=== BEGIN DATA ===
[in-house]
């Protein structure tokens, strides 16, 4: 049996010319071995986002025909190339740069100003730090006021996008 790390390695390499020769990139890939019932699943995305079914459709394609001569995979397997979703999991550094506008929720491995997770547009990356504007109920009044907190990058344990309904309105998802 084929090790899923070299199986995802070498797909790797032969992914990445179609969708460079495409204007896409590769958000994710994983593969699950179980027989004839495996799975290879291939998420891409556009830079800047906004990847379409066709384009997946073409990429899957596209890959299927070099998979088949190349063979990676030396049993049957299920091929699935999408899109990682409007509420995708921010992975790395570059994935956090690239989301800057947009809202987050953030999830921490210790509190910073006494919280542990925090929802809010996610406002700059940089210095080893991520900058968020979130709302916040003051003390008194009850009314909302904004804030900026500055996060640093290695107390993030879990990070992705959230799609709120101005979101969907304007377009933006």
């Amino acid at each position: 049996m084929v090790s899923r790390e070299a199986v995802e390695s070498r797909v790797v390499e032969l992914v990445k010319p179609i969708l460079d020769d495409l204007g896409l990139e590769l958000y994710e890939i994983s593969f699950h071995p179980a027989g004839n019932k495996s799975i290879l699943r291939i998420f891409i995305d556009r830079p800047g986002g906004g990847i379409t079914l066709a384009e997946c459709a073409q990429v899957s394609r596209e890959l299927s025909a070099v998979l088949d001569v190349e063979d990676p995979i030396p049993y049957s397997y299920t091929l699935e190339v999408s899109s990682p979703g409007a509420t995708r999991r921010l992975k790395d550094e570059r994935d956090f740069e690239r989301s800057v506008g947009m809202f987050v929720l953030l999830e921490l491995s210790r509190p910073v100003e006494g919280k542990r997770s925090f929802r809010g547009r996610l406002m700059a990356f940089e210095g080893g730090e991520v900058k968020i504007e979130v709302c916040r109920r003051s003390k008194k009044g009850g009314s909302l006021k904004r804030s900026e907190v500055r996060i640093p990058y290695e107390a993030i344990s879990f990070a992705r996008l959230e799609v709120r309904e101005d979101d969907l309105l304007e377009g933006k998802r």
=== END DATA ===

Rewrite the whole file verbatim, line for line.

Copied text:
[in-house]
């Protein structure tokens, strides 16, 4: 049996010319071995986002025909190339740069100003730090006021996008 790390390695390499020769990139890939019932699943995305079914459709394609001569995979397997979703999991550094506008929720491995997770547009990356504007109920009044907190990058344990309904309105998802 084929090790899923070299199986995802070498797909790797032969992914990445179609969708460079495409204007896409590769958000994710994983593969699950179980027989004839495996799975290879291939998420891409556009830079800047906004990847379409066709384009997946073409990429899957596209890959299927070099998979088949190349063979990676030396049993049957299920091929699935999408899109990682409007509420995708921010992975790395570059994935956090690239989301800057947009809202987050953030999830921490210790509190910073006494919280542990925090929802809010996610406002700059940089210095080893991520900058968020979130709302916040003051003390008194009850009314909302904004804030900026500055996060640093290695107390993030879990990070992705959230799609709120101005979101969907304007377009933006």
């Amino acid at each position: 049996m084929v090790s899923r790390e070299a199986v995802e390695s070498r797909v790797v390499e032969l992914v990445k010319p179609i969708l460079d020769d495409l204007g896409l990139e590769l958000y994710e890939i994983s593969f699950h071995p179980a027989g004839n019932k495996s799975i290879l699943r291939i998420f891409i995305d556009r830079p800047g986002g906004g990847i379409t079914l066709a384009e997946c459709a073409q990429v899957s394609r596209e890959l299927s025909a070099v998979l088949d001569v190349e063979d990676p995979i030396p049993y049957s397997y299920t091929l699935e190339v999408s899109s990682p979703g409007a509420t995708r999991r921010l992975k790395d550094e570059r994935d956090f740069e690239r989301s800057v506008g947009m809202f987050v929720l953030l999830e921490l491995s210790r509190p910073v100003e006494g919280k542990r997770s925090f929802r809010g547009r996610l406002m700059a990356f940089e210095g080893g730090e991520v900058k968020i504007e979130v709302c916040r109920r003051s003390k008194k009044g009850g009314s909302l006021k904004r804030s900026e907190v500055r996060i640093p990058y290695e107390a993030i344990s879990f990070a992705r996008l959230e799609v709120r309904e101005d979101d969907l309105l304007e377009g933006k998802r």